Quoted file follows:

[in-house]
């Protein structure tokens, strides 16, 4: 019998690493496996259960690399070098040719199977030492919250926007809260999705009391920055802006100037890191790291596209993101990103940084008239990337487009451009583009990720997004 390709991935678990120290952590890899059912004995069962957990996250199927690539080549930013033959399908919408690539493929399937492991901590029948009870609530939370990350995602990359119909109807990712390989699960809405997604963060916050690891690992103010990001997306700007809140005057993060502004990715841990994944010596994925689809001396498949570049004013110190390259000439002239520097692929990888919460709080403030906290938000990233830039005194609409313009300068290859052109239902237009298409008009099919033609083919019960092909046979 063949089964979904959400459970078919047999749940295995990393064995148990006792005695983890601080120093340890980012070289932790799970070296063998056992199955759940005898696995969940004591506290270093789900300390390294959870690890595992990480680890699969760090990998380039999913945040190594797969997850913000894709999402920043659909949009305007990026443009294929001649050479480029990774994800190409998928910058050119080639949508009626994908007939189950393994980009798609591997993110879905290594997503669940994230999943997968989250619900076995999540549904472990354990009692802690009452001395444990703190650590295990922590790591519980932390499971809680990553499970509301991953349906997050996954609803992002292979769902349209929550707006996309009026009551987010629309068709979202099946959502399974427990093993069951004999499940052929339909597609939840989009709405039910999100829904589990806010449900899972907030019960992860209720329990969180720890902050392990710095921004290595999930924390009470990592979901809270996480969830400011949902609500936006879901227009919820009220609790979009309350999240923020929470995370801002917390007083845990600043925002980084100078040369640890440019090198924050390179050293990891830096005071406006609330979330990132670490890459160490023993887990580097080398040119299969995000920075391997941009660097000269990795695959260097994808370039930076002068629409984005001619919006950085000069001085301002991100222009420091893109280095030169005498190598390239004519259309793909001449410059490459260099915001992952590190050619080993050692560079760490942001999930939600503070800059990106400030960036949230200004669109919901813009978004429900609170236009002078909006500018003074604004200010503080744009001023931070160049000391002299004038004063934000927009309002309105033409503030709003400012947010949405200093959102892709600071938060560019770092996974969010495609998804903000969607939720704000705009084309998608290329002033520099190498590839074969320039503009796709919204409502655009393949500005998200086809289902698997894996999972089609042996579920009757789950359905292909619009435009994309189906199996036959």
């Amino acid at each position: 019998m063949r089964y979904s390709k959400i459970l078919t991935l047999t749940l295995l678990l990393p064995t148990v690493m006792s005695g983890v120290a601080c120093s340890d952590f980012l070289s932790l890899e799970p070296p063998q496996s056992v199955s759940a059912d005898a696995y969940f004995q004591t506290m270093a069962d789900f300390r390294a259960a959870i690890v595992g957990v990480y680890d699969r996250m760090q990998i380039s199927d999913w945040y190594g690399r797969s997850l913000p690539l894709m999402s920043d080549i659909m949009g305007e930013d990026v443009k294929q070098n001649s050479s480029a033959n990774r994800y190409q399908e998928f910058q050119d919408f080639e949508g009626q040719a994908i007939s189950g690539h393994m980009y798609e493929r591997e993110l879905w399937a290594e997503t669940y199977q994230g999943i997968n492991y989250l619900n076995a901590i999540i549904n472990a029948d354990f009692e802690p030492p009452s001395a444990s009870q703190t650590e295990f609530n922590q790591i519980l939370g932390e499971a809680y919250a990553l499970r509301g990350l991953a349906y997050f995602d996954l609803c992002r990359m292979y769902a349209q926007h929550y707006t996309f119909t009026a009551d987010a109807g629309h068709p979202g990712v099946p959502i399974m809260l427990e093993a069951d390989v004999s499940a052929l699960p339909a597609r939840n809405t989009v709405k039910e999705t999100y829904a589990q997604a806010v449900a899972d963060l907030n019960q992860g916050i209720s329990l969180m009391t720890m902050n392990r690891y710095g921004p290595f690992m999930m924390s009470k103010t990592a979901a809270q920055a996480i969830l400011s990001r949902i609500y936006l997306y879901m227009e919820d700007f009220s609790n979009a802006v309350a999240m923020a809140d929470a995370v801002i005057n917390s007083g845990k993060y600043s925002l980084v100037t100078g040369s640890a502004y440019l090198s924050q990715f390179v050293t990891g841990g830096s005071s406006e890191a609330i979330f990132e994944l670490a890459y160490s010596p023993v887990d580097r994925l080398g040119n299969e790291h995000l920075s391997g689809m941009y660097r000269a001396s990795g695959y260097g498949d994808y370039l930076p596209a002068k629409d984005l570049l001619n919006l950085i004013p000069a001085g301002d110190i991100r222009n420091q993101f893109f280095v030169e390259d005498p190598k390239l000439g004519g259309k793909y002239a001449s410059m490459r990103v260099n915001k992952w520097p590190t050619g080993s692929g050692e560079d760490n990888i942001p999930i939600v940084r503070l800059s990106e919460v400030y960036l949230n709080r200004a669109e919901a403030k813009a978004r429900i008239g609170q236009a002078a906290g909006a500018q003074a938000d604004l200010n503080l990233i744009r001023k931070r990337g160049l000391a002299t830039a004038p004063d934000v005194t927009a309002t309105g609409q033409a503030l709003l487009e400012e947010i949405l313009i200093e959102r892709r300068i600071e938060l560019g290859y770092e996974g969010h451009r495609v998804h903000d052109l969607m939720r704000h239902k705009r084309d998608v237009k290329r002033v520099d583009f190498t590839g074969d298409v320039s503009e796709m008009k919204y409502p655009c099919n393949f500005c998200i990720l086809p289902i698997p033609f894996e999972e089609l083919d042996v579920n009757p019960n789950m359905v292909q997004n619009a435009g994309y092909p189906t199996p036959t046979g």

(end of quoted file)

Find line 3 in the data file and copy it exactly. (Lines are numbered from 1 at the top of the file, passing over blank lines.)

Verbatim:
């Amino acid at each position: 019998m063949r089964y979904s390709k959400i459970l078919t991935l047999t749940l295995l678990l990393p064995t148990v690493m006792s005695g983890v120290a601080c120093s340890d952590f980012l070289s932790l890899e799970p070296p063998q496996s056992v199955s759940a059912d005898a696995y969940f004995q004591t506290m270093a069962d789900f300390r390294a259960a959870i690890v595992g957990v990480y680890d699969r996250m760090q990998i380039s199927d999913w945040y190594g690399r797969s997850l913000p690539l894709m999402s920043d080549i659909m949009g305007e930013d990026v443009k294929q070098n001649s050479s480029a033959n990774r994800y190409q399908e998928f910058q050119d919408f080639e949508g009626q040719a994908i007939s189950g690539h393994m980009y798609e493929r591997e993110l879905w399937a290594e997503t669940y199977q994230g999943i997968n492991y989250l619900n076995a901590i999540i549904n472990a029948d354990f009692e802690p030492p009452s001395a444990s009870q703190t650590e295990f609530n922590q790591i519980l939370g932390e499971a809680y919250a990553l499970r509301g990350l991953a349906y997050f995602d996954l609803c992002r990359m292979y769902a349209q926007h929550y707006t996309f119909t009026a009551d987010a109807g629309h068709p979202g990712v099946p959502i399974m809260l427990e093993a069951d390989v004999s499940a052929l699960p339909a597609r939840n809405t989009v709405k039910e999705t999100y829904a589990q997604a806010v449900a899972d963060l907030n019960q992860g916050i209720s329990l969180m009391t720890m902050n392990r690891y710095g921004p290595f690992m999930m924390s009470k103010t990592a979901a809270q920055a996480i969830l400011s990001r949902i609500y936006l997306y879901m227009e919820d700007f009220s609790n979009a802006v309350a999240m923020a809140d929470a995370v801002i005057n917390s007083g845990k993060y600043s925002l980084v100037t100078g040369s640890a502004y440019l090198s924050q990715f390179v050293t990891g841990g830096s005071s406006e890191a609330i979330f990132e994944l670490a890459y160490s010596p023993v887990d580097r994925l080398g040119n299969e790291h995000l920075s391997g689809m941009y660097r000269a001396s990795g695959y260097g498949d994808y370039l930076p596209a002068k629409d984005l570049l001619n919006l950085i004013p000069a001085g301002d110190i991100r222009n420091q993101f893109f280095v030169e390259d005498p190598k390239l000439g004519g259309k793909y002239a001449s410059m490459r990103v260099n915001k992952w520097p590190t050619g080993s692929g050692e560079d760490n990888i942001p999930i939600v940084r503070l800059s990106e919460v400030y960036l949230n709080r200004a669109e919901a403030k813009a978004r429900i008239g609170q236009a002078a906290g909006a500018q003074a938000d604004l200010n503080l990233i744009r001023k931070r990337g160049l000391a002299t830039a004038p004063d934000v005194t927009a309002t309105g609409q033409a503030l709003l487009e400012e947010i949405l313009i200093e959102r892709r300068i600071e938060l560019g290859y770092e996974g969010h451009r495609v998804h903000d052109l969607m939720r704000h239902k705009r084309d998608v237009k290329r002033v520099d583009f190498t590839g074969d298409v320039s503009e796709m008009k919204y409502p655009c099919n393949f500005c998200i990720l086809p289902i698997p033609f894996e999972e089609l083919d042996v579920n009757p019960n789950m359905v292909q997004n619009a435009g994309y092909p189906t199996p036959t046979g």